>>
>>18700455
do you know the myth of the given. try not to get so angry
>>
>>18700455
Well to start I dont think formalism has right application outside of mathematics, that its actually a second decision that you make after you decide to do mathematics in the first place.

Mathematics, to me, is a matter of utility primarily. It is not solely about utility, but whatever truth or gnosis or whatever that we get from mathematics is secondary to its ultimate usefulness. The range of that usefulness is quite large, and has gotten far larger over time-- from grain storage and credit and architecture to how we characterize large sections of rational thought. However, that utility element is always there.

The big objection to formalism is, in essence, that formalism says we start nowhere and lead to nowhere, even though the experience of mathematics is very different from this-- it feels like discovery, we get surprised by things, etc etc. I would say in response that this gives formalism more scope than it intends to take for itself. The starting point is not a purely arbitrary set of axioms, it is a set of axioms formulated to solve some particular problem or other. When these are worked out consistently, we are frequently surprised, like with the incommensurability of the irrationals. But then we have to ask ourselves "ok, we constructed these objects with a particular application in mind-- could it be that our construction or our application had obscure consequences that we have only now discovered?" and the answer is typically yes.

So I would say that it is less that these truths are eternal and pre-existent, but they are obscured within the idea of the constructed object, and require analytical or synthetic work (in the Kantian sense) to fully enumerate.
>>
>>18700366
What is the underlying structure of reality that seems to "force" some formal systems to be so rich and useful and applicable while other formal systems just seem empty and useless? Can we just choose a formal system and decide it is "the math"? The axiom systems that we use seem to be used because they seem to get at some realities and not the other way around. While this is not fully explained I will remain somewhat a realist about mathematical truths.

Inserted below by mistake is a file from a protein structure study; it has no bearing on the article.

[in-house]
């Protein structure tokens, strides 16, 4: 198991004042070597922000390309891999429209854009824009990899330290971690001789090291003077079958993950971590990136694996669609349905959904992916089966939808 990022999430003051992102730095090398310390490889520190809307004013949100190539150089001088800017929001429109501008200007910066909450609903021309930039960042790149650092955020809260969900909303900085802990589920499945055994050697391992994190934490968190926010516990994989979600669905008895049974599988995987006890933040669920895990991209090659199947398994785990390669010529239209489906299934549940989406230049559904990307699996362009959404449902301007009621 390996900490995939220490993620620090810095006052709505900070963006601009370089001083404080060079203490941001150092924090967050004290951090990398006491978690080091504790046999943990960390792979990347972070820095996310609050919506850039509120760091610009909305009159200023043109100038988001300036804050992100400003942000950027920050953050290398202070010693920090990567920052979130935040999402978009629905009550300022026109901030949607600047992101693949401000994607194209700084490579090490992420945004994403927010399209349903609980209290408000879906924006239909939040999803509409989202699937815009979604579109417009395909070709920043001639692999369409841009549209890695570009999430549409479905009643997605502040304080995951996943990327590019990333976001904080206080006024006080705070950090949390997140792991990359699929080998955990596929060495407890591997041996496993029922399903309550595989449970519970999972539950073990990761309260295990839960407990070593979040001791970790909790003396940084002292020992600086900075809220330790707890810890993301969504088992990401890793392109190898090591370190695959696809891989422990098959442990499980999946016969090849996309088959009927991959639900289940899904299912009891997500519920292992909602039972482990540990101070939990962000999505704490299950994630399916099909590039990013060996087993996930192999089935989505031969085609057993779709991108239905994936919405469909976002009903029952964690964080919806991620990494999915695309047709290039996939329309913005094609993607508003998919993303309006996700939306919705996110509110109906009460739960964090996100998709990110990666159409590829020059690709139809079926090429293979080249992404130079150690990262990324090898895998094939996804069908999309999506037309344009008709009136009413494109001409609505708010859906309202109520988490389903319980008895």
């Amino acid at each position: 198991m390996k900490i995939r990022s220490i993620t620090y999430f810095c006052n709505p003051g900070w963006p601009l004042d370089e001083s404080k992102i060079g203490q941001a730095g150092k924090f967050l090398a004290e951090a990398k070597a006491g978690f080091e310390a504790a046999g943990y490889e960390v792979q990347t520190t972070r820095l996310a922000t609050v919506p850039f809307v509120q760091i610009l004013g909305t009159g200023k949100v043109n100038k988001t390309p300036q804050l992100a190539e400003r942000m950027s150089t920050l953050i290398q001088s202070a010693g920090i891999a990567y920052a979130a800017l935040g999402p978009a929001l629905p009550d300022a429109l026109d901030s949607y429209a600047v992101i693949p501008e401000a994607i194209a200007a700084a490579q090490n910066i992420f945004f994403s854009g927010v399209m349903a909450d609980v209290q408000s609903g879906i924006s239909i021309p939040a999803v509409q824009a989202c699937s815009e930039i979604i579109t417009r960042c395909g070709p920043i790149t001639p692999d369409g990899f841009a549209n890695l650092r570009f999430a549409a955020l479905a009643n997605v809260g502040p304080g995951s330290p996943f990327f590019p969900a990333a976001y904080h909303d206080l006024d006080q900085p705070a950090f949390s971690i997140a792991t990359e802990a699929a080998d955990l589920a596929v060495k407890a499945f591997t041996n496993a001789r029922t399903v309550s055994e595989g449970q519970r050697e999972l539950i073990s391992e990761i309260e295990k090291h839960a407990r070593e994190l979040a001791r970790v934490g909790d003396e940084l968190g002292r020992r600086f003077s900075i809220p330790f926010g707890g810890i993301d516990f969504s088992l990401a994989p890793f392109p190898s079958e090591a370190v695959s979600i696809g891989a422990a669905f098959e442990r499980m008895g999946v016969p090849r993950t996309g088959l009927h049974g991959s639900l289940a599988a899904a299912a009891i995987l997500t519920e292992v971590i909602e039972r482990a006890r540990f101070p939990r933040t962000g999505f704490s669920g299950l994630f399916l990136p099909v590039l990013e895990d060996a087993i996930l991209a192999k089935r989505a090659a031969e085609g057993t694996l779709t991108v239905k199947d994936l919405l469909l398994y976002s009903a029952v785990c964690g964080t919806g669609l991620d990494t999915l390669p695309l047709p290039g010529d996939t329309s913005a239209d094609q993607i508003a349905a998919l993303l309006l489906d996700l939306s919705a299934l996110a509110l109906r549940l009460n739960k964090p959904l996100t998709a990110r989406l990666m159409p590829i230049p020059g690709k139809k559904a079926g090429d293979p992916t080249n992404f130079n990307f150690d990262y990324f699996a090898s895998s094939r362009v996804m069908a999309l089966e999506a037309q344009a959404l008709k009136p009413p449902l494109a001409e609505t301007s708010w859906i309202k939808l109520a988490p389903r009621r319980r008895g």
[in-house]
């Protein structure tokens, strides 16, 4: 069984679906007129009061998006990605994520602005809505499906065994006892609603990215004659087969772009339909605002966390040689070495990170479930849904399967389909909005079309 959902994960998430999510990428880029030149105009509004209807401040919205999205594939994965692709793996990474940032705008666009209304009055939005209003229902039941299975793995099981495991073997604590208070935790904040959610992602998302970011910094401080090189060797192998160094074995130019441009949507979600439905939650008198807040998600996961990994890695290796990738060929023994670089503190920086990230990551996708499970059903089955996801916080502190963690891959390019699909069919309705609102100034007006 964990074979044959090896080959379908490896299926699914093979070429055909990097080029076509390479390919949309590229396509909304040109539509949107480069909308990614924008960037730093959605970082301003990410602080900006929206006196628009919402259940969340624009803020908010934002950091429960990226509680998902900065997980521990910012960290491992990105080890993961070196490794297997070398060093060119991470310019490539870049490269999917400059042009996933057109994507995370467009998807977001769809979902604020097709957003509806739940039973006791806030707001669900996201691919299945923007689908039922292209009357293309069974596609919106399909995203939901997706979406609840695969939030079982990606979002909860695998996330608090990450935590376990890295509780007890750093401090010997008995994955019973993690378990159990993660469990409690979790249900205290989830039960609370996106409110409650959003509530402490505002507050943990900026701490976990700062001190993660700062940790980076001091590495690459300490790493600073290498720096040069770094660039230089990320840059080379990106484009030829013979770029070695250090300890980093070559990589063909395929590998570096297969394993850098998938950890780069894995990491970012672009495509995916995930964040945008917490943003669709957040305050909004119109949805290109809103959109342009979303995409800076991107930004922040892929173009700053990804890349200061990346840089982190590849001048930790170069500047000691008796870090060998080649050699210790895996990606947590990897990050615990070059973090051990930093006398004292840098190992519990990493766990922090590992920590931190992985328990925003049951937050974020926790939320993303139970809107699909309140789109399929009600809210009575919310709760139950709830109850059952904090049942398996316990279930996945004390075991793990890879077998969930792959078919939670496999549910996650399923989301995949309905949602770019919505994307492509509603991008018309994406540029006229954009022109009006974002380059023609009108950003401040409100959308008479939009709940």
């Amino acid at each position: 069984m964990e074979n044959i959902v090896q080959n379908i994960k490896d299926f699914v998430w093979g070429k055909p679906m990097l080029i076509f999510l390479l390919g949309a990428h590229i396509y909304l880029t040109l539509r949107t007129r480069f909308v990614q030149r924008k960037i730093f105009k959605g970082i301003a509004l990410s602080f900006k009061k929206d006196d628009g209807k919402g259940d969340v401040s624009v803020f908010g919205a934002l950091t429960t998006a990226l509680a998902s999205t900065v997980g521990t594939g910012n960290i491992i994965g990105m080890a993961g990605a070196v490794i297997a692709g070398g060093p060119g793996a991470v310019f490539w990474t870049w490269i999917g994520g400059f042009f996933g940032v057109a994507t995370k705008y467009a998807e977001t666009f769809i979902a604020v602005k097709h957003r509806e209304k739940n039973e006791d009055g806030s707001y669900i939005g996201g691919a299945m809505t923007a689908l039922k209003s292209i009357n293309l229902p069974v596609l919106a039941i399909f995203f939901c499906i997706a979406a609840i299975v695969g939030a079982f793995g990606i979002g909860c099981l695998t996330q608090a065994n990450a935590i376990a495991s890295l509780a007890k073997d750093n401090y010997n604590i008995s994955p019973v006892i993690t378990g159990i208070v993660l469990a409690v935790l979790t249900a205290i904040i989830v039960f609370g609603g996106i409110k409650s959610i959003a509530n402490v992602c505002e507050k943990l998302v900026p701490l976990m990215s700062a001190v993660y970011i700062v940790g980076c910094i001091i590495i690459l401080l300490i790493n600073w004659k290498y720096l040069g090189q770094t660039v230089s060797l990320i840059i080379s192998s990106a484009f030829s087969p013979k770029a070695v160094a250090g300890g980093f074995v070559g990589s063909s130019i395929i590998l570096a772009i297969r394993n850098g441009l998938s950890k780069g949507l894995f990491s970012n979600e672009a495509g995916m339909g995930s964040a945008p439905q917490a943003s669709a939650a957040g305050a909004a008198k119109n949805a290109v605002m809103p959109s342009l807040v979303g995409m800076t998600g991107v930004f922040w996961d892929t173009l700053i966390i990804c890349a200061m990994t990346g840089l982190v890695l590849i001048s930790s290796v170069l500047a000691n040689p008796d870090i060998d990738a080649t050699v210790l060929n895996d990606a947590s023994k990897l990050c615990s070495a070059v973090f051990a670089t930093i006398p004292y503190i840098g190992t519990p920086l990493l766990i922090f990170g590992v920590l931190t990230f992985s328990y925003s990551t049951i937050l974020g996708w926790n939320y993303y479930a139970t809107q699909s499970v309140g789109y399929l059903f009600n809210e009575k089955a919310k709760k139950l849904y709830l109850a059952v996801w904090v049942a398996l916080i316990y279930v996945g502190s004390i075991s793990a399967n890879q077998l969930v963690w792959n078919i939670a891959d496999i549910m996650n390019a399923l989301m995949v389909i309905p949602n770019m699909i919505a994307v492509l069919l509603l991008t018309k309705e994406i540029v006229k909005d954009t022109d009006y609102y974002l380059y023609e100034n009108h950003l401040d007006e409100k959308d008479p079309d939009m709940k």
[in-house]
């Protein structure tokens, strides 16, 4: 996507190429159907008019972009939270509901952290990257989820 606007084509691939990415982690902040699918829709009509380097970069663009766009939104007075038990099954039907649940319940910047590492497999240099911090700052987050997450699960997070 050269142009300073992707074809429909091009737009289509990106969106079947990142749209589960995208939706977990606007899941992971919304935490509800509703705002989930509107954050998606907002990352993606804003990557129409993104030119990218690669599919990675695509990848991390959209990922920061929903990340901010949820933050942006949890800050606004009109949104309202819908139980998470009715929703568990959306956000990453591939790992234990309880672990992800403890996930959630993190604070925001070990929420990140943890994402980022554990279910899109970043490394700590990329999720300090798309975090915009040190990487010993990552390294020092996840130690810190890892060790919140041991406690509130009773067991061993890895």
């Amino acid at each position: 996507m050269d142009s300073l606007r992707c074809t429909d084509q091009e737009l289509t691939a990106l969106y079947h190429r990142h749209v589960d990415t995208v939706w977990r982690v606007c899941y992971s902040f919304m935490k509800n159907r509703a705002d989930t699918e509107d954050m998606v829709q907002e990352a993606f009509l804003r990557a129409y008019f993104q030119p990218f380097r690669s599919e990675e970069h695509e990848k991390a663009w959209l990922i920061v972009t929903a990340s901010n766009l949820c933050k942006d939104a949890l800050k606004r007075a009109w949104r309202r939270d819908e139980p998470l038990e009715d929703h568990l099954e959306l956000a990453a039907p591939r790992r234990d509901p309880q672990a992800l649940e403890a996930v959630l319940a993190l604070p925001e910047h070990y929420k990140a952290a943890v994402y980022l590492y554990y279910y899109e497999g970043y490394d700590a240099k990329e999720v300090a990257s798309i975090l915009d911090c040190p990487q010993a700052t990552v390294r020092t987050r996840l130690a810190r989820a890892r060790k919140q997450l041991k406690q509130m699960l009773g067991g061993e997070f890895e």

Also, the idea that more useful and consequent mathematical truths are the most awe inspiring is absolute delusion. Go to any math department and show the kiddos there the proof that the probability of two positive integers picked at random being coprime is 6/(pi)*(pi) and then show them the demonstration of the mean value theorem. Guess which one will draw onionfaces of blind admiration, the least useful or important one.
>>
>>18700525
That's fair, it isnt a one to one correspondence between useful and awe inspiring.

I would say that the transcendental nature of human life makes some systems richer to us, but Im not sure if thats the same as saying that they are rich in a universal sense. I do need to ponder this some more.
>>
>>18700501
Have you read Carnap? In 'Empiricism, Semantics, and Ontology' he makes a similar point but about scientifical claims.

No matter how much my intuitions seem to lie withing the formalist concept, I still don't see how logical consequence can come about from a purely formalistic perception.
>>
>>18700476
Sure, I've read Sellars. I'm not really angry, I just think it's patronizing to simply ask 'do you know the difference between analytic and synthetic'? Everybody knows that.
>>
>>18700335
Check out other works in the philosophy of mathematics.
>>
>>18701012
Do you have any recommendations?
>>